Is the MBA Job Market Slowing Down?

Employment rates at America’s most elite business schools are falling amid layoffs and pay freezes in consulting, banking and technology

Several of the world’s most prestigious business schools have reported a drop in the employment rate for 2023’s MBA graduating classes, against the backdrop of wider layoffs in some key sectors and economic malaise.  

But other schools insist that hiring outcomes remain solid, even in the face of the economic slowdown.

At Harvard, one of the world’s top business schools, placement rates have dropped to levels not since in more than five years. Harvard said that the employment rate for its latest graduating MBA class was 86 percent last year, down from 95 percent in 2022 and 96 percent in 2021.

This chimes with other elite American business schools including Yale, Chicago Booth, Dartmouth Tuck, Michigan Ross and Cornell Johnson, where placements rates have all been down for 2023’s graduating MBA classes.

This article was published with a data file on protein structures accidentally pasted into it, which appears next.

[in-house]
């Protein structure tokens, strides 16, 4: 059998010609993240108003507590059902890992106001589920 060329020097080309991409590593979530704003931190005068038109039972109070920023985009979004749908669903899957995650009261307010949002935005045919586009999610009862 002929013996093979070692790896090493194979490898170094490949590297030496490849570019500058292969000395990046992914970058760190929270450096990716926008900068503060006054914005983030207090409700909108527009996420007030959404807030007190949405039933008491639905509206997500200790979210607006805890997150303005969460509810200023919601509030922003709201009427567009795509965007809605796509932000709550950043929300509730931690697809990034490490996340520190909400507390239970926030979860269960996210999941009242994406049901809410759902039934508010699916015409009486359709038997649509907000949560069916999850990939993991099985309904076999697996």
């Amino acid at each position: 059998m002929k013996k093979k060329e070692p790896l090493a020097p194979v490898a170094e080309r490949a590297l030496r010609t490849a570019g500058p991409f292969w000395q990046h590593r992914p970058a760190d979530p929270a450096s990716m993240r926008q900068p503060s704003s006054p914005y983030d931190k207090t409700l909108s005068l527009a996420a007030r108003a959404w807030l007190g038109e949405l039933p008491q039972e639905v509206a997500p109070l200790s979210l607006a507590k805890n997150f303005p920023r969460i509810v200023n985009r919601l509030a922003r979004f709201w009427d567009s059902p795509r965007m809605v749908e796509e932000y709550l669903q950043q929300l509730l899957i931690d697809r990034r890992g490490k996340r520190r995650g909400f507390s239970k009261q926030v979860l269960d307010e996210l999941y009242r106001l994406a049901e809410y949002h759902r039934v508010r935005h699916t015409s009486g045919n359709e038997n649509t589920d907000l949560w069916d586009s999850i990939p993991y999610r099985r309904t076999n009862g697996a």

This comes amid increasing evidence of a drop-off in recruitment in the three sectors that have usually hired the most MBA graduates: finance, consulting and technology. Companies in these industries have frozen salaries and delayed start dates for some new MBA hires amid the economic uncertainty, business schools say.

Consulting firms hold pay levels

Consulting firms including McKinsey and BCG have reined in costs, with the starting salaries for new MBA hires being held at 2023 levels, according to media reports. These firms have been among the most prestigious and well-paid employment destinations for business school graduates, but the pay freeze will erode the value of salaries against inflation this year.